What Does Easter Mean To You?

Easter, for many, signals the warmth of springtime, baby birds chirping loudly in the trees, flowers blooming, Sunday brunch, marshmallow chicks, and family egg hunts with Easter baskets left by the Bunny. All joyful fun!

Our small group leader called Easter “The Super Bowl of the Christian Faith.” I like that since I love Super Bowl Sunday, and Easter is my favorite celebration of the year!

I love Christmas too, celebrating the birth of Jesus, but Easter is a beautiful celebration of Jesus’ death and resurrection, the core reason for faith in Jesus Christ.

Beginning the weekend with “Good Friday,” the day reverently remembered for Jesus’ death on the cross. Innocent as he was, Jesus endured a mock trial, was found not guilty of any wrongdoing, then beaten to an inch of his life anyway. He then staggered up a hill to get nailed to a wooden cross, where he chose to give his life up.

I have never understood why it is called “Good Friday” because it is anything but good to me. It was gruesome and horrific, heart-wrenching and cruel. If you’ve seen The Passion of the Christ movie, you know how difficult it is to watch, let alone read about it in one of the four gospels, Matthew, Mark, Luke, or John.

Jesus told his disciples (those who were learning from Jesus), that he would die, be buried, then rise again on the third day. They could only understand what he was talking about once it happened.

He is risen! At an Easter service, you may hear this statement: “He is risen.” With the response, “He is risen indeed!” He walked out of the tomb where his body was laid, and, although still scarred, was fully alive and well.

Both fully God and fully man, Jesus was the Son of God who came here with a mission to walk this earth and teach about the kingdom of Heaven, love, grace, and healing. His ultimate mission, however, was to be the sacrifice for all people, his blood shed for the forgiveness of sins. He came to earth to seek and save the lost, all who sin, falling short of the glory of God. (Which is you, me, and everyone that has been born on this earth)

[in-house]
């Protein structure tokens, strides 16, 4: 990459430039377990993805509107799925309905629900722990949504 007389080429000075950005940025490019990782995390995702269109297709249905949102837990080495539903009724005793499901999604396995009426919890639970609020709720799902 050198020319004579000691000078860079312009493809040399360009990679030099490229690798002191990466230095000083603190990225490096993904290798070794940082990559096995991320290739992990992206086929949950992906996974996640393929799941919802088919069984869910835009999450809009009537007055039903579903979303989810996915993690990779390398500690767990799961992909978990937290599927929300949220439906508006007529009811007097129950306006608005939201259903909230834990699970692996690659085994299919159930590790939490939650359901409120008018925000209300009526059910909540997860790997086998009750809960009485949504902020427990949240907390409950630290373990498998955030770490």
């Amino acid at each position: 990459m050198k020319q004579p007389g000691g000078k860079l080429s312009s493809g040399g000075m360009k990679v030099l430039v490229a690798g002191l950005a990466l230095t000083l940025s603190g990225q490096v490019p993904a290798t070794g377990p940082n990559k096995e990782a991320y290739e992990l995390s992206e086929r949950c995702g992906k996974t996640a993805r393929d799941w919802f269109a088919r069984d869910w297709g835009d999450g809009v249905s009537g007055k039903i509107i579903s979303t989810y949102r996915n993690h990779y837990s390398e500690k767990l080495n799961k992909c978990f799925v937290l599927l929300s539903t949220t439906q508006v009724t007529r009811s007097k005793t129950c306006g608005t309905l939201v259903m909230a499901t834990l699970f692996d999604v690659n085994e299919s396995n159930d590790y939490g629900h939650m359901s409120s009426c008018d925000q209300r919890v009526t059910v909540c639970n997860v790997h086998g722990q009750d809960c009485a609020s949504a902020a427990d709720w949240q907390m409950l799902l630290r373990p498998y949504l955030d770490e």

Jesus came to wipe our slate clean. He died to make our lives new, transformed, and saved for eternity in Heaven. He bridges the gap between a perfect God and the ugly sin that permeates our world.

Easter Sunday is a high-energy, exciting celebration of new life in Jesus! Churches worldwide celebrate with rejoicing, singing, and thanking Jesus for his victory over sin and death.

He invites us to become heirs with him in the kingdom of Heaven, where everything will be restored. There will be no more disease, crime, hunger, crying, broken relationships, anger, frustrations, sadness, or death. (I will be blogging about what to look forward to in Heaven this month!)

The fantastic thing is that it’s not about us! We can’t become so good and have it all together to become right with God. On the flip side, we can’t be so bad that Jesus isn’t able to save us. I need that reassurance because although I try to live rightly, I repent (turn away from my shortcomings) and ask for forgiveness, I still sin every day with a wrong thought, judging others, being selfish, and the list goes on.

Sometimes I think Jesus will get tired of me falling short and doing things I know don’t bring him honor or glory. How many times have we corrected our kids to have them misbehave again or in a new way!?